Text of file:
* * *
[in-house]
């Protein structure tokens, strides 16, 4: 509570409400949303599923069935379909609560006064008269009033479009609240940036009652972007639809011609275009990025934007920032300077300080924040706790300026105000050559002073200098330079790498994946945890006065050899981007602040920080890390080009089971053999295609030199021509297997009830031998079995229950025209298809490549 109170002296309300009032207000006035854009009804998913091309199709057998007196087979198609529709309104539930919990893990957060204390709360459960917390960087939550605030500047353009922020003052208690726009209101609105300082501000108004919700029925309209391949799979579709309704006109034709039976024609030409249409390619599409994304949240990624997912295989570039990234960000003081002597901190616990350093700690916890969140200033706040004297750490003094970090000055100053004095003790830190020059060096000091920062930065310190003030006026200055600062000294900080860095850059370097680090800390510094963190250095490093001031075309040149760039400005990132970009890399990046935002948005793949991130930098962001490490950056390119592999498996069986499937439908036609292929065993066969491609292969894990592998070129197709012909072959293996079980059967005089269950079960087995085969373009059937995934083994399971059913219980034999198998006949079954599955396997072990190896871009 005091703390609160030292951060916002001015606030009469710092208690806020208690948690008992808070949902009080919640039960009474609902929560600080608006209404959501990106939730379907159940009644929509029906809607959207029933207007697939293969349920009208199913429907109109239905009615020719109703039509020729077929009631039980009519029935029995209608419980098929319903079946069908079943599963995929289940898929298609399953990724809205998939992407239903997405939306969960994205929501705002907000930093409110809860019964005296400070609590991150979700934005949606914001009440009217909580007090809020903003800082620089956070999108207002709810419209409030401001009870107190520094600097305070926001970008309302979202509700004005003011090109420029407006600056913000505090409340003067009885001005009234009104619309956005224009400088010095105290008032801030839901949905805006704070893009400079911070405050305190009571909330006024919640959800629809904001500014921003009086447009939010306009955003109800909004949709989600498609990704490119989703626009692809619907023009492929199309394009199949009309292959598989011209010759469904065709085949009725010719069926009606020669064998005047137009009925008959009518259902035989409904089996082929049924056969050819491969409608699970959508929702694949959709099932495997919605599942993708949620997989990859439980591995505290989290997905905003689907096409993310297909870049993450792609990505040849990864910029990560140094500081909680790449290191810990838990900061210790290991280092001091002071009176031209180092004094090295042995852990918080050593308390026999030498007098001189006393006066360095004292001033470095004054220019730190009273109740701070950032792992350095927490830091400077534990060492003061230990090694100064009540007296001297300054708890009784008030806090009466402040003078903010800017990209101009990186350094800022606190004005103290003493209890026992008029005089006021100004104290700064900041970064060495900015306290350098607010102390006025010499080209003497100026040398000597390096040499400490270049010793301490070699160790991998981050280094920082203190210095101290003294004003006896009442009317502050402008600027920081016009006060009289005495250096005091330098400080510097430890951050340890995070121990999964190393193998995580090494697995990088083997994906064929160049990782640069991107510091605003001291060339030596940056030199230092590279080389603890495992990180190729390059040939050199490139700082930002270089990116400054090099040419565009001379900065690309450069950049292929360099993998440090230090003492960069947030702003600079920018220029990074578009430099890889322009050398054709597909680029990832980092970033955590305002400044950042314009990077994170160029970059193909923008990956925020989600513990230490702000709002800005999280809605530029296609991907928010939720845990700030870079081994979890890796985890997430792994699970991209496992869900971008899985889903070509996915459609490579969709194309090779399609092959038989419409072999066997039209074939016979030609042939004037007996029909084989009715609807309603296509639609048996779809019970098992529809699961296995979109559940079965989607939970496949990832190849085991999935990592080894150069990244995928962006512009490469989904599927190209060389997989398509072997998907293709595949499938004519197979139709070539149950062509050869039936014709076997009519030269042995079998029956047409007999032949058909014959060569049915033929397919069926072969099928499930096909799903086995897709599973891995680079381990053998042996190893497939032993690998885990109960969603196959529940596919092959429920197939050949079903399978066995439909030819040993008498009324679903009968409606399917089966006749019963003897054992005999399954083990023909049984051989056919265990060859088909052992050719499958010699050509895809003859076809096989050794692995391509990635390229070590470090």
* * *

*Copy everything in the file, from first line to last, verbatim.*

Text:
[in-house]
């Protein structure tokens, strides 16, 4: 509570409400949303599923069935379909609560006064008269009033479009609240940036009652972007639809011609275009990025934007920032300077300080924040706790300026105000050559002073200098330079790498994946945890006065050899981007602040920080890390080009089971053999295609030199021509297997009830031998079995229950025209298809490549 109170002296309300009032207000006035854009009804998913091309199709057998007196087979198609529709309104539930919990893990957060204390709360459960917390960087939550605030500047353009922020003052208690726009209101609105300082501000108004919700029925309209391949799979579709309704006109034709039976024609030409249409390619599409994304949240990624997912295989570039990234960000003081002597901190616990350093700690916890969140200033706040004297750490003094970090000055100053004095003790830190020059060096000091920062930065310190003030006026200055600062000294900080860095850059370097680090800390510094963190250095490093001031075309040149760039400005990132970009890399990046935002948005793949991130930098962001490490950056390119592999498996069986499937439908036609292929065993066969491609292969894990592998070129197709012909072959293996079980059967005089269950079960087995085969373009059937995934083994399971059913219980034999198998006949079954599955396997072990190896871009 005091703390609160030292951060916002001015606030009469710092208690806020208690948690008992808070949902009080919640039960009474609902929560600080608006209404959501990106939730379907159940009644929509029906809607959207029933207007697939293969349920009208199913429907109109239905009615020719109703039509020729077929009631039980009519029935029995209608419980098929319903079946069908079943599963995929289940898929298609399953990724809205998939992407239903997405939306969960994205929501705002907000930093409110809860019964005296400070609590991150979700934005949606914001009440009217909580007090809020903003800082620089956070999108207002709810419209409030401001009870107190520094600097305070926001970008309302979202509700004005003011090109420029407006600056913000505090409340003067009885001005009234009104619309956005224009400088010095105290008032801030839901949905805006704070893009400079911070405050305190009571909330006024919640959800629809904001500014921003009086447009939010306009955003109800909004949709989600498609990704490119989703626009692809619907023009492929199309394009199949009309292959598989011209010759469904065709085949009725010719069926009606020669064998005047137009009925008959009518259902035989409904089996082929049924056969050819491969409608699970959508929702694949959709099932495997919605599942993708949620997989990859439980591995505290989290997905905003689907096409993310297909870049993450792609990505040849990864910029990560140094500081909680790449290191810990838990900061210790290991280092001091002071009176031209180092004094090295042995852990918080050593308390026999030498007098001189006393006066360095004292001033470095004054220019730190009273109740701070950032792992350095927490830091400077534990060492003061230990090694100064009540007296001297300054708890009784008030806090009466402040003078903010800017990209101009990186350094800022606190004005103290003493209890026992008029005089006021100004104290700064900041970064060495900015306290350098607010102390006025010499080209003497100026040398000597390096040499400490270049010793301490070699160790991998981050280094920082203190210095101290003294004003006896009442009317502050402008600027920081016009006060009289005495250096005091330098400080510097430890951050340890995070121990999964190393193998995580090494697995990088083997994906064929160049990782640069991107510091605003001291060339030596940056030199230092590279080389603890495992990180190729390059040939050199490139700082930002270089990116400054090099040419565009001379900065690309450069950049292929360099993998440090230090003492960069947030702003600079920018220029990074578009430099890889322009050398054709597909680029990832980092970033955590305002400044950042314009990077994170160029970059193909923008990956925020989600513990230490702000709002800005999280809605530029296609991907928010939720845990700030870079081994979890890796985890997430792994699970991209496992869900971008899985889903070509996915459609490579969709194309090779399609092959038989419409072999066997039209074939016979030609042939004037007996029909084989009715609807309603296509639609048996779809019970098992529809699961296995979109559940079965989607939970496949990832190849085991999935990592080894150069990244995928962006512009490469989904599927190209060389997989398509072997998907293709595949499938004519197979139709070539149950062509050869039936014709076997009519030269042995079998029956047409007999032949058909014959060569049915033929397919069926072969099928499930096909799903086995897709599973891995680079381990053998042996190893497939032993690998885990109960969603196959529940596919092959429920197939050949079903399978066995439909030819040993008498009324679903009968409606399917089966006749019963003897054992005999399954083990023909049984051989056919265990060859088909052992050719499958010699050509895809003859076809096989050794692995391509990635390229070590470090």